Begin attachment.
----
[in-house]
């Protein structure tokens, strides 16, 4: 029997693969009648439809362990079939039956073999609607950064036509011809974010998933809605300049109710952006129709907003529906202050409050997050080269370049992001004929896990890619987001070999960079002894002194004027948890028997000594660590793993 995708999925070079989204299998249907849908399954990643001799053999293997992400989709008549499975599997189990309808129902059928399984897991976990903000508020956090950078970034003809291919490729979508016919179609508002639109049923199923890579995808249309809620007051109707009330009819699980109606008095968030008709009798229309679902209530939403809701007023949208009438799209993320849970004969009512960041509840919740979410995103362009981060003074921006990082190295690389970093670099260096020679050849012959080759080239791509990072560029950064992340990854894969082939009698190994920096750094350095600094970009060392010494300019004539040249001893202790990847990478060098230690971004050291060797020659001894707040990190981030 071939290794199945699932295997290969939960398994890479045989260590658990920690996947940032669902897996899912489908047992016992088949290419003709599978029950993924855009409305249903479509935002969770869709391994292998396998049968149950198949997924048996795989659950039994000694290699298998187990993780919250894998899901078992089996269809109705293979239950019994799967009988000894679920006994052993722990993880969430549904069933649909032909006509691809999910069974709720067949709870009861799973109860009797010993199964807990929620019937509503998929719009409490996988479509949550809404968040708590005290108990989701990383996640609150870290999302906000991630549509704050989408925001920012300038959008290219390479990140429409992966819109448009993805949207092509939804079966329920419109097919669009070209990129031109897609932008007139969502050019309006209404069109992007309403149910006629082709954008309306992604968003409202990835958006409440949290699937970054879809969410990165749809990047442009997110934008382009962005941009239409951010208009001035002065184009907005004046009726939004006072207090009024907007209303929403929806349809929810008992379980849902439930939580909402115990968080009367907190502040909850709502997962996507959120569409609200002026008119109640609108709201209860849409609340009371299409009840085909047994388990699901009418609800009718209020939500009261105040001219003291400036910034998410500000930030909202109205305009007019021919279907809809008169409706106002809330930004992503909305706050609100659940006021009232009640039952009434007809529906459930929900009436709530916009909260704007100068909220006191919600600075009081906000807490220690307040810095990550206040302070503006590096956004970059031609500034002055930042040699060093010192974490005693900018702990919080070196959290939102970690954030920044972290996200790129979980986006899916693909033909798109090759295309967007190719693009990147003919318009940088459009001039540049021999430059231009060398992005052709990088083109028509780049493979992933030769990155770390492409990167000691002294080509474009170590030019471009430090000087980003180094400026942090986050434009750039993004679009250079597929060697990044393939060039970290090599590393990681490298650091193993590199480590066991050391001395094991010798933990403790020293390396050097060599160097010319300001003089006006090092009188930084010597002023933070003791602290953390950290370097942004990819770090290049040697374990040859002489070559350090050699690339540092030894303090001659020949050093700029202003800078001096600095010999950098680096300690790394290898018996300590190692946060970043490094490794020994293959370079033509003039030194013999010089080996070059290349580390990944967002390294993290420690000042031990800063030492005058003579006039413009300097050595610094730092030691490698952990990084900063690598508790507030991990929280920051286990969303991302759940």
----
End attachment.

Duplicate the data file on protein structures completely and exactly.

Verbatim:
[in-house]
């Protein structure tokens, strides 16, 4: 029997693969009648439809362990079939039956073999609607950064036509011809974010998933809605300049109710952006129709907003529906202050409050997050080269370049992001004929896990890619987001070999960079002894002194004027948890028997000594660590793993 995708999925070079989204299998249907849908399954990643001799053999293997992400989709008549499975599997189990309808129902059928399984897991976990903000508020956090950078970034003809291919490729979508016919179609508002639109049923199923890579995808249309809620007051109707009330009819699980109606008095968030008709009798229309679902209530939403809701007023949208009438799209993320849970004969009512960041509840919740979410995103362009981060003074921006990082190295690389970093670099260096020679050849012959080759080239791509990072560029950064992340990854894969082939009698190994920096750094350095600094970009060392010494300019004539040249001893202790990847990478060098230690971004050291060797020659001894707040990190981030 071939290794199945699932295997290969939960398994890479045989260590658990920690996947940032669902897996899912489908047992016992088949290419003709599978029950993924855009409305249903479509935002969770869709391994292998396998049968149950198949997924048996795989659950039994000694290699298998187990993780919250894998899901078992089996269809109705293979239950019994799967009988000894679920006994052993722990993880969430549904069933649909032909006509691809999910069974709720067949709870009861799973109860009797010993199964807990929620019937509503998929719009409490996988479509949550809404968040708590005290108990989701990383996640609150870290999302906000991630549509704050989408925001920012300038959008290219390479990140429409992966819109448009993805949207092509939804079966329920419109097919669009070209990129031109897609932008007139969502050019309006209404069109992007309403149910006629082709954008309306992604968003409202990835958006409440949290699937970054879809969410990165749809990047442009997110934008382009962005941009239409951010208009001035002065184009907005004046009726939004006072207090009024907007209303929403929806349809929810008992379980849902439930939580909402115990968080009367907190502040909850709502997962996507959120569409609200002026008119109640609108709201209860849409609340009371299409009840085909047994388990699901009418609800009718209020939500009261105040001219003291400036910034998410500000930030909202109205305009007019021919279907809809008169409706106002809330930004992503909305706050609100659940006021009232009640039952009434007809529906459930929900009436709530916009909260704007100068909220006191919600600075009081906000807490220690307040810095990550206040302070503006590096956004970059031609500034002055930042040699060093010192974490005693900018702990919080070196959290939102970690954030920044972290996200790129979980986006899916693909033909798109090759295309967007190719693009990147003919318009940088459009001039540049021999430059231009060398992005052709990088083109028509780049493979992933030769990155770390492409990167000691002294080509474009170590030019471009430090000087980003180094400026942090986050434009750039993004679009250079597929060697990044393939060039970290090599590393990681490298650091193993590199480590066991050391001395094991010798933990403790020293390396050097060599160097010319300001003089006006090092009188930084010597002023933070003791602290953390950290370097942004990819770090290049040697374990040859002489070559350090050699690339540092030894303090001659020949050093700029202003800078001096600095010999950098680096300690790394290898018996300590190692946060970043490094490794020994293959370079033509003039030194013999010089080996070059290349580390990944967002390294993290420690000042031990800063030492005058003579006039413009300097050595610094730092030691490698952990990084900063690598508790507030991990929280920051286990969303991302759940």